We’re following on from a mixed week on international stock markets, with the FTSE 350 declining gently.
Stock market weakness
The FTSE 100 ended the week down 114 points (1.6%) at 7,237, after a dip on Friday. The UK’s August inflation figures came in less severe than feared at 9.9%, and that provided a bit of support.
The same percentage drop took the FTSE 350 down 66 to finish the week at 4011 points. All eyes this week will probably be on Thursday’s interest rates announcement.
US shareholders had a tougher week, as inflation in August was higher than expected. The S&P 500 ended the week with a hefty 4.1% fall. The Nasdaq, loaded with high tech stocks, fell an even bigger 4.8%. US stock markets do tend to be more volatile in response to short-term news than UK markets.
On the FTSE 100, a first-half report from Kingfisher is due. It should update us on how B&Q and Screwfix are coping with the economic squeeze. The company is currently on a £300m share repurchase spree, so cash appears plentiful so far.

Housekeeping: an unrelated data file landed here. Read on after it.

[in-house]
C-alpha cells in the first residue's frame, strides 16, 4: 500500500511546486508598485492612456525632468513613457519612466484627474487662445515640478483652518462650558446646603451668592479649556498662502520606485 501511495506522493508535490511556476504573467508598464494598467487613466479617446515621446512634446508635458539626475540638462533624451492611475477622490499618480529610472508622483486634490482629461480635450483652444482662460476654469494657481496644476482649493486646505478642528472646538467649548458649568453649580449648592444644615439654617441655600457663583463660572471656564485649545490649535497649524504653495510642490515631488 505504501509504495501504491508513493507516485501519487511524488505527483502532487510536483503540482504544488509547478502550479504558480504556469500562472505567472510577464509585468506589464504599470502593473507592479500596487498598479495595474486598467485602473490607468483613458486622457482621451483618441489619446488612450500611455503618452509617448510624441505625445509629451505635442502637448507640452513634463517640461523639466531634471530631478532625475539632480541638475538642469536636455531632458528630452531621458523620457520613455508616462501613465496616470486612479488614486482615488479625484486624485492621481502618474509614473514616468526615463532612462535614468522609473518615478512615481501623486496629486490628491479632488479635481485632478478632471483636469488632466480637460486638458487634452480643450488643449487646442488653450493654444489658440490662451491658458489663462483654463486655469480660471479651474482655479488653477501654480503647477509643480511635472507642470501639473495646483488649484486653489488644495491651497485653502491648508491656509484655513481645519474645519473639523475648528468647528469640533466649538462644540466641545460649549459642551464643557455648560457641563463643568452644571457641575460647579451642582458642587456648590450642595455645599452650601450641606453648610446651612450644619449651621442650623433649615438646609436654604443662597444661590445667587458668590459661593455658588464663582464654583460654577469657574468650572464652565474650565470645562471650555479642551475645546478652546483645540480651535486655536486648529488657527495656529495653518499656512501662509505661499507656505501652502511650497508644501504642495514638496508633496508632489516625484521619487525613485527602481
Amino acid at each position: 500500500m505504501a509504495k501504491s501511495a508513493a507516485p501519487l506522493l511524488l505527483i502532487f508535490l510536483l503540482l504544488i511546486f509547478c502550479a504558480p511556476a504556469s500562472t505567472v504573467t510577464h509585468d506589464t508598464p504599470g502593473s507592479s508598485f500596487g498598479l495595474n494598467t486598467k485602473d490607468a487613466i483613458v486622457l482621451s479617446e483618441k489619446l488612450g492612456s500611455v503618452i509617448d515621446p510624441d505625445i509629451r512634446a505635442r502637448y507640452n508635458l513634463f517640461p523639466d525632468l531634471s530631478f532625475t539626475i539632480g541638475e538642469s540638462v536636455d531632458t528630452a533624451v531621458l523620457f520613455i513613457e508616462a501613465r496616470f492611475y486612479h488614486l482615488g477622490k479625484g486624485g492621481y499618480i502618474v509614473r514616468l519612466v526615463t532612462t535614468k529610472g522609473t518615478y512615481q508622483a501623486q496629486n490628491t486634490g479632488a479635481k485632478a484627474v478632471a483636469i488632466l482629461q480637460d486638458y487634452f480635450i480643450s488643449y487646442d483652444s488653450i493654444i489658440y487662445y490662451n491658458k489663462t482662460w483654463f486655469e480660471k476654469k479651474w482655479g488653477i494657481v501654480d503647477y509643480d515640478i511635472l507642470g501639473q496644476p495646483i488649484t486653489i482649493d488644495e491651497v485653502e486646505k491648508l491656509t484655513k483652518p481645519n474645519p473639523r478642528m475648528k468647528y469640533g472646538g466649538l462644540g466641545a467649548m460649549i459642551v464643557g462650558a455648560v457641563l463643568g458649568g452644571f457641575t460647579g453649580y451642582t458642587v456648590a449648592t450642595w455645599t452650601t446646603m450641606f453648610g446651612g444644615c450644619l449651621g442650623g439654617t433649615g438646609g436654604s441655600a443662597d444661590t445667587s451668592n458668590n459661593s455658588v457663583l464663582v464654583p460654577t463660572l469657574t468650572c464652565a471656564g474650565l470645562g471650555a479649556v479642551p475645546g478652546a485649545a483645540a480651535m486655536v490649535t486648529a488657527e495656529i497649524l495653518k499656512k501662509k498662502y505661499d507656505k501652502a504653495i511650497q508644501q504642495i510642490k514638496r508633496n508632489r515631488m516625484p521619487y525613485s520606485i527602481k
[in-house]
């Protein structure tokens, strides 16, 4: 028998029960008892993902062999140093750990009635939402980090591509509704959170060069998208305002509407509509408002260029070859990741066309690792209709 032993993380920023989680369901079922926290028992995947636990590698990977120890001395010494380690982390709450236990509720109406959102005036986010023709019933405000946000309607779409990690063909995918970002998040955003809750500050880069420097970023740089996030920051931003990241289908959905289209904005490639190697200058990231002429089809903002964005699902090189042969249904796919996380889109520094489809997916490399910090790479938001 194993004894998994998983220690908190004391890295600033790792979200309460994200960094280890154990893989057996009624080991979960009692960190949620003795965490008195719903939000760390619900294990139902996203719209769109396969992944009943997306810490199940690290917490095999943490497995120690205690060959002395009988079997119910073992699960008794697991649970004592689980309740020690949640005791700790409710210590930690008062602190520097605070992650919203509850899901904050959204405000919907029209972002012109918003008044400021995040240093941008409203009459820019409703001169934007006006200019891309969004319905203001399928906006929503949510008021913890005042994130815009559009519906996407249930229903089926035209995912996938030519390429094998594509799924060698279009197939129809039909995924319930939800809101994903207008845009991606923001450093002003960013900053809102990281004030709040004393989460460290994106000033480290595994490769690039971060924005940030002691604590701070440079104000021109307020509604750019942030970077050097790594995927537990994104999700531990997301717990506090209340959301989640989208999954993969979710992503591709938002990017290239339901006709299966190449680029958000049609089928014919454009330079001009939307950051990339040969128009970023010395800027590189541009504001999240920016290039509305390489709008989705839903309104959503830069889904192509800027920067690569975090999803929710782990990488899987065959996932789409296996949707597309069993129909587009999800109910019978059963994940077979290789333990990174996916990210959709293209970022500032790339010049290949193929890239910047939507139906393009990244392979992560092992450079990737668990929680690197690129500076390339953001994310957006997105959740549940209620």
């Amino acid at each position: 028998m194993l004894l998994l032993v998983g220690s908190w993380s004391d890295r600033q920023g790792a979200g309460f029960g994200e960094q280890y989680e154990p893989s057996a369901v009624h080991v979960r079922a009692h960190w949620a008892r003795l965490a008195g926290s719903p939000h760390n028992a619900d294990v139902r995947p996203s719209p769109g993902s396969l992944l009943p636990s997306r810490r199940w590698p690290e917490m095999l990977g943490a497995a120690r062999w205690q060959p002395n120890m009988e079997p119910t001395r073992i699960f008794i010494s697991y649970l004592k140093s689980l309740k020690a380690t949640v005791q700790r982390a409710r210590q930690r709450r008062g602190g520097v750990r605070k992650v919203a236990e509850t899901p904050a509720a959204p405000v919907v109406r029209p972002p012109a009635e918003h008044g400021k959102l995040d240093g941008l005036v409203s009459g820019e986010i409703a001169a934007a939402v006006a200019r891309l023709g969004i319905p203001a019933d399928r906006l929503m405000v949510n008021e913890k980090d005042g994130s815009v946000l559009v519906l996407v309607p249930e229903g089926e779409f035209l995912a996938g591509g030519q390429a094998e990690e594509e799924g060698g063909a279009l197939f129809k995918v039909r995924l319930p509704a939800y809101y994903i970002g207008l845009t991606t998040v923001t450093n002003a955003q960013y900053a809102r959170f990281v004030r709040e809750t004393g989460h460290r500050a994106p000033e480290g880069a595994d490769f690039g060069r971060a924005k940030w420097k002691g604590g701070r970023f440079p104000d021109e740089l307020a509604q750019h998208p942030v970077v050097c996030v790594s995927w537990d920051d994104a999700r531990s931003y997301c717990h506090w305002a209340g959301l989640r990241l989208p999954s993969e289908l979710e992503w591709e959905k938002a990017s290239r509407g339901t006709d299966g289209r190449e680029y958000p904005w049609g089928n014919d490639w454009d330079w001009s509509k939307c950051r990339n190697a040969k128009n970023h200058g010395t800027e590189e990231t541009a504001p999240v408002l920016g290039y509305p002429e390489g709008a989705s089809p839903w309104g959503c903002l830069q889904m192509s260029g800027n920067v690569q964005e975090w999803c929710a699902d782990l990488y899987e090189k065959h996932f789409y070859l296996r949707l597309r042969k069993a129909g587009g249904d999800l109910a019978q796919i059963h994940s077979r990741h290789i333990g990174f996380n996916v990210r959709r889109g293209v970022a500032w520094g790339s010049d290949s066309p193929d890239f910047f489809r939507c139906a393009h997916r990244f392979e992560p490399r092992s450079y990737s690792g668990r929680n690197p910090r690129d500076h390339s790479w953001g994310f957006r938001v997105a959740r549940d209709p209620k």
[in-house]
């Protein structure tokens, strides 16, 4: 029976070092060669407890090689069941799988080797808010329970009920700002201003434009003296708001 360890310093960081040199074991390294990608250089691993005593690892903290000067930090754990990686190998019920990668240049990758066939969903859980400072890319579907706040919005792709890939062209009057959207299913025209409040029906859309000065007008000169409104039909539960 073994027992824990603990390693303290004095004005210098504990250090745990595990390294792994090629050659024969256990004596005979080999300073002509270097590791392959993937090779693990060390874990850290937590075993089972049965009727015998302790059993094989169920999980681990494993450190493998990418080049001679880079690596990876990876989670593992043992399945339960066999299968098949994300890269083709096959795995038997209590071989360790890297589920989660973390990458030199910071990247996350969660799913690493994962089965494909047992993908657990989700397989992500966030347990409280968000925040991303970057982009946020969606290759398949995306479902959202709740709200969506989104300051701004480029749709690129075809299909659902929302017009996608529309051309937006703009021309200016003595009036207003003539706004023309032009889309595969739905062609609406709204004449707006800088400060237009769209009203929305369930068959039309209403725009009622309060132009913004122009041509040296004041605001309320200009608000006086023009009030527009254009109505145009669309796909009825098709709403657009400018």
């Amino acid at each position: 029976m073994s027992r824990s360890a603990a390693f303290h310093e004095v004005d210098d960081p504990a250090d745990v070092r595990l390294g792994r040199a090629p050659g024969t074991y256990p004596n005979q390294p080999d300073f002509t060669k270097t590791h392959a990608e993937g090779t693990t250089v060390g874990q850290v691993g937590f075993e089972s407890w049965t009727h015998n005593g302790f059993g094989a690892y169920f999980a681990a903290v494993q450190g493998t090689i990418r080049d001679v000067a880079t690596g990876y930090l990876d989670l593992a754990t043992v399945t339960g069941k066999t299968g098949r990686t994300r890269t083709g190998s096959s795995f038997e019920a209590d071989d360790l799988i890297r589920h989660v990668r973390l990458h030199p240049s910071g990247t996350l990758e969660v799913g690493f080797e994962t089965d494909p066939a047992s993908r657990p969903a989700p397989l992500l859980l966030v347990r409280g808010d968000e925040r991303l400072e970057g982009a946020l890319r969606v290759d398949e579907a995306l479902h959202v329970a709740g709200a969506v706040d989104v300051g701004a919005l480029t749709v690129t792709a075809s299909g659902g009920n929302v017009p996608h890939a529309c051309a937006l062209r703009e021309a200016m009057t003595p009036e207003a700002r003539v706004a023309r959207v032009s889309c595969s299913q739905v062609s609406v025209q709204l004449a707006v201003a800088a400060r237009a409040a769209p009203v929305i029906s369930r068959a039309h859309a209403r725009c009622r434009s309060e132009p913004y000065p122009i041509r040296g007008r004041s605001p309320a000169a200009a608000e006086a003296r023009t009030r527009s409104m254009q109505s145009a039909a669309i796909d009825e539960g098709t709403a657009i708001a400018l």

It also suggests the board thinks Kingfisher shares are undervalued. And they have fallen 33% over the past 12 months. Analysts are forecasting a dividend yield approaching 5% for the full year.
We’re well into first-half dividend payment season, and a number of companies should be sending out their interim cash on Tuesday.
They include FTSE 100 companies London Stock Exchange Group, Hikma Pharmaceuticals and Pearson.
Quilter, Capital & Counties Properties, Scottish American Investment Company and Hiscox in the FTSE 250 will also be making their H1 payments.
Galliford Try will report on its full year on Wednesday. It’s outside the FTSE 350, but it should give us some feedback on the construction sector.
A trading update from Investec due Thursday could be interesting. After a strong pandemic recovery, the shares are up 35% over the past 12 months. But since April, they’ve been on a bit of a slide.
The biggest economic news of the week should be here on Thursday, with the Bank of England’s next interest rates decision due.
Oil price falling
The Brent Crude price remained fairly steady last week, ending at $91 per barrel. But it has been falling overall since peaking in June. Investors will presumably be looking to see if that longer-term trend continues this week.